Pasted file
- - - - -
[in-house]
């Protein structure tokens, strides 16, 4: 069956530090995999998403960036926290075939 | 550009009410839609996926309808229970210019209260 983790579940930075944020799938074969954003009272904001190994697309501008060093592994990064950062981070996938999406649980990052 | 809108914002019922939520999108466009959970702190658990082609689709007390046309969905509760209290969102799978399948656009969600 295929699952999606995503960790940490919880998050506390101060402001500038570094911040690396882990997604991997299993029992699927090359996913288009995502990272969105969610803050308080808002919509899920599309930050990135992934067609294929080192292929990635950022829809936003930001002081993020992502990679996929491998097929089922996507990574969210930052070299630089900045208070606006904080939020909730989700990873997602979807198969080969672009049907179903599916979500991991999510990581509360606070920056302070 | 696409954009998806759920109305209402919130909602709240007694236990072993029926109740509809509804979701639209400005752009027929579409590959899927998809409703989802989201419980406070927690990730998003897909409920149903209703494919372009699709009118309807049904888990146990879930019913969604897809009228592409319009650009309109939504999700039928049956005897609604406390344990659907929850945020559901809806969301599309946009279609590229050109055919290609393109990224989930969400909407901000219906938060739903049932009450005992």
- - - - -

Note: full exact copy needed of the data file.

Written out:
[in-house]
């Protein structure tokens, strides 16, 4: 069956530090995999998403960036926290075939 | 550009009410839609996926309808229970210019209260 983790579940930075944020799938074969954003009272904001190994697309501008060093592994990064950062981070996938999406649980990052 | 809108914002019922939520999108466009959970702190658990082609689709007390046309969905509760209290969102799978399948656009969600 295929699952999606995503960790940490919880998050506390101060402001500038570094911040690396882990997604991997299993029992699927090359996913288009995502990272969105969610803050308080808002919509899920599309930050990135992934067609294929080192292929990635950022829809936003930001002081993020992502990679996929491998097929089922996507990574969210930052070299630089900045208070606006904080939020909730989700990873997602979807198969080969672009049907179903599916979500991991999510990581509360606070920056302070 | 696409954009998806759920109305209402919130909602709240007694236990072993029926109740509809509804979701639209400005752009027929579409590959899927998809409703989802989201419980406070927690990730998003897909409920149903209703494919372009699709009118309807049904888990146990879930019913969604897809009228592409319009650009309109939504999700039928049956005897609604406390344990659907929850945020559901809806969301599309946009279609590229050109055919290609393109990224989930969400909407901000219906938060739903049932009450005992």